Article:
[9]:
%%sh
signac statepoint ee617ad585a90809947709a7a45dda9a
{"kT": 1.0, "p": 1.0, "N": 1000}

Usually we will not provide statepoints on the command line, but read them from a file. Let’s create a statepoint file with one statepoint:

[10]:
%%sh
echo '{"kT": 1.0, "p": 0.1, "N": 1000}' > statepoint.txt
cat statepoint.txt
{"kT": 1.0, "p": 0.1, "N": 1000}

We can pipe the content of this file into the signac CLI to get the corresponding job id.

[11]:
%%sh
cat statepoint.txt | signac job
5a6c687f7655319db24de59a2336eff8

We will reproduce the ideal gas project from section 1.1 to generate some data for the following examples.

[12]:
import signac


def V_idg(N, p, kT):
    return N * kT / p


project = signac.get_project()
for p in 0.1, 1.0, 10.0:
    sp = {"p": p, "kT": 1.0, "N": 1000}
    job = project.open_job(sp)
    job.document["V"] = V_idg(**sp)

We can use the signac find command to find all jobs within our project’s workspace.

[13]:
%%sh
signac find
5a6c687f7655319db24de59a2336eff8
5a456c131b0c5897804a4af8e77df5aa
ee617ad585a90809947709a7a45dda9a

Just like with project.find_jobs() we can provide a filter argument to find a subset of jobs matching the given filter. Here we get all jobs with a pressure of 0.1:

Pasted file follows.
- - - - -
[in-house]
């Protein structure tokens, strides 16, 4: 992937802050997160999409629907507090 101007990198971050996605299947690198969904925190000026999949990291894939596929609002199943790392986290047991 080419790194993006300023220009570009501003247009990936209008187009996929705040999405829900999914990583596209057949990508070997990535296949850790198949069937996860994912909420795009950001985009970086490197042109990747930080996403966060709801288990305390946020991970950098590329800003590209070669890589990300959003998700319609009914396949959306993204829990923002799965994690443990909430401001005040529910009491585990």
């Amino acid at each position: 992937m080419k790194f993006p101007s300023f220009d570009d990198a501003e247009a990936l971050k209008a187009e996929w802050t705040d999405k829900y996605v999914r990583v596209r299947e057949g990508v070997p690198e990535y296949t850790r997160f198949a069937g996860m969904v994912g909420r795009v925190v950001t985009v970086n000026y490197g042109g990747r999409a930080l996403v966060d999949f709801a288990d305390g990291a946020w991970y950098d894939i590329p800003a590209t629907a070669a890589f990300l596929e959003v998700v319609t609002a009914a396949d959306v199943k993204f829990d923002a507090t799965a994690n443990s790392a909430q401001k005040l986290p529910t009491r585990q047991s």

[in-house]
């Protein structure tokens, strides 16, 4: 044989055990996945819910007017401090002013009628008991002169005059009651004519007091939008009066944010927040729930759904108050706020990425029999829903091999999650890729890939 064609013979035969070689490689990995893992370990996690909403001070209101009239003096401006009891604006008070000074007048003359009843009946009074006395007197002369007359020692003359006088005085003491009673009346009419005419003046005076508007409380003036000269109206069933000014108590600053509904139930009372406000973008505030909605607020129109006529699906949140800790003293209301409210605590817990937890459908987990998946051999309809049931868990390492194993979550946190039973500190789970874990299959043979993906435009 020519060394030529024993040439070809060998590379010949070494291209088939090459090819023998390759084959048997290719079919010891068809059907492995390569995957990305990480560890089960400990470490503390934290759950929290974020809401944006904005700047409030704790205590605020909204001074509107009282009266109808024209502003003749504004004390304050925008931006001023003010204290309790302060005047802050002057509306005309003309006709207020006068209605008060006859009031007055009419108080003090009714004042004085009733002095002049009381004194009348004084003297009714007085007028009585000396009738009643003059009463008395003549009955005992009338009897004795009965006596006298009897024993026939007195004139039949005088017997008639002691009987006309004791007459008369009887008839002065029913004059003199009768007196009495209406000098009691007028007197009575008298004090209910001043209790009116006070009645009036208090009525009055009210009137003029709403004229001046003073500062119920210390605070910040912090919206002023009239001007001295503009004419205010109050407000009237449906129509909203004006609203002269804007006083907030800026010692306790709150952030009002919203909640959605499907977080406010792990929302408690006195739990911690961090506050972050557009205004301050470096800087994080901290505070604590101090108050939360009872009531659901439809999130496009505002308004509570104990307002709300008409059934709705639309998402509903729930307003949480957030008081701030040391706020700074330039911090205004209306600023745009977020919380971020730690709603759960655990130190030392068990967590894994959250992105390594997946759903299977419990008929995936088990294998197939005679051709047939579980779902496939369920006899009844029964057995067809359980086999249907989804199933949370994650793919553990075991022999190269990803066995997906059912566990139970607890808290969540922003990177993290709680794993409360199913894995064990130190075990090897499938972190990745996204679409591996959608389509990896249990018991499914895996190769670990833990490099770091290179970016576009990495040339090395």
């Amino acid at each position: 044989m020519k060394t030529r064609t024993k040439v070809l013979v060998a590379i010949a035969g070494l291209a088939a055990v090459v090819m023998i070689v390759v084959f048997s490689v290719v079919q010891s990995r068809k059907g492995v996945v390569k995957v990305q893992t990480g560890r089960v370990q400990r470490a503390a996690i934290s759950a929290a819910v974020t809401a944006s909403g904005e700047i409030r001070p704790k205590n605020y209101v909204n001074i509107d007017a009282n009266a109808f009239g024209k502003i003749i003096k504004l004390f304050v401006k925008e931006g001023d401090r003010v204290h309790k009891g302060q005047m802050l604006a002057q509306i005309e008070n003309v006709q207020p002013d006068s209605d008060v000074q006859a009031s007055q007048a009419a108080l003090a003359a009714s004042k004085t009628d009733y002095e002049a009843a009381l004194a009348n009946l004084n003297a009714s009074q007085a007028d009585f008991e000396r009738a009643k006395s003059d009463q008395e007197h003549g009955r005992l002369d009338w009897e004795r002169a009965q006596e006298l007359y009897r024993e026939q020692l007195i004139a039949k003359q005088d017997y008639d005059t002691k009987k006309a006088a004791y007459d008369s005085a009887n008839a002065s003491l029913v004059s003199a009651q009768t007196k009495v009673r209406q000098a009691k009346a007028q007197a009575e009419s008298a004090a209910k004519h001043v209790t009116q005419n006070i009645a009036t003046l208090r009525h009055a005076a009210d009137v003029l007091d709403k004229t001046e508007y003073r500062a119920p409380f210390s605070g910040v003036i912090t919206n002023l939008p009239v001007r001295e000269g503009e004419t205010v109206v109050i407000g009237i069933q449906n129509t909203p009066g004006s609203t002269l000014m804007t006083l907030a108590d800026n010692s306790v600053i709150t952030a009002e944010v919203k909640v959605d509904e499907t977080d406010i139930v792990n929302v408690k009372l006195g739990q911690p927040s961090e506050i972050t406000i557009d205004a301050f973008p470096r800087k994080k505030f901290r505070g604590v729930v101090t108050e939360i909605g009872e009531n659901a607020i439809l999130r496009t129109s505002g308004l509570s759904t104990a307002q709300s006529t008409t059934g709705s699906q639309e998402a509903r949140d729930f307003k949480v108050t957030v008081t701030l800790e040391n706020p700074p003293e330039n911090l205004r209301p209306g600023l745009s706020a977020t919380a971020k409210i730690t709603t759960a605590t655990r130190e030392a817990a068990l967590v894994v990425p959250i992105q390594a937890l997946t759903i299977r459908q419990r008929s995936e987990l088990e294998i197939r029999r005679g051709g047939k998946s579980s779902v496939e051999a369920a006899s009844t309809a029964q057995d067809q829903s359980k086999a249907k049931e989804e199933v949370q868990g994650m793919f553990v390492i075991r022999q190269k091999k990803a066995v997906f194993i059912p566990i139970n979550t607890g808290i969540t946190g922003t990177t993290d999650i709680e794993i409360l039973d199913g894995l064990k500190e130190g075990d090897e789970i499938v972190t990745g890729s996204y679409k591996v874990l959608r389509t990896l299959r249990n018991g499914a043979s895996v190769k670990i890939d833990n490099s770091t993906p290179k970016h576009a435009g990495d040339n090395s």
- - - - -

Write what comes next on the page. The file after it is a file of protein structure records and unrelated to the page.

[14]:
%%sh
signac find '{"p": 0.1}'
5a6c687f7655319db24de59a2336eff8

In this example, that is of course only one job.

Similarly, we can also filter based on information in the job document. Here, we find all jobs that have a volume corresponding to a pressure of 1 (volume = 1000*1/1 = 1000).

[15]:
%%sh
signac find --doc-filter '{"V": 1000.0}'
ee617ad585a90809947709a7a45dda9a

Once again, this only returns one job in this case.

We can pipe signac find results into signac statepoint with xargs to resolve the statepoints.

[16]:
%%sh
signac find | xargs signac statepoint
{"p": 0.1, "kT": 1.0, "N": 1000}
{"p": 10.0, "kT": 1.0, "N": 1000}
{"kT": 1.0, "p": 1.0, "N": 1000}

You will have noticed that each time we execute a find operation the data space is indexed anew.

This is no problem for small data spaces, however especially for larger data spaces, where the indexing process may be substantially expensive it’s advantageous to cache the index in a file.

[17]:
%%sh
signac project --index > index.txt

This index file can be used in conjunction with all functions that require a data space index, for example signac find:

[18]:
%%sh
signac find -i index.txt '{"p": 0.1}'
5a6c687f7655319db24de59a2336eff8
Reading index from file 'index.txt'...

Or for instance when creating a linked view.

[19]:
%%sh
signac view -i index.txt ./view
Reading index from file 'index.txt'...

The signac view command works exactly like project.create_linked_view such that the ./view directory now contains a linked view to the job workspaces.

[20]:
%ls view
p/

This concludes the first chapter of the tutorial. The next chapter introduces a few more advanced topics.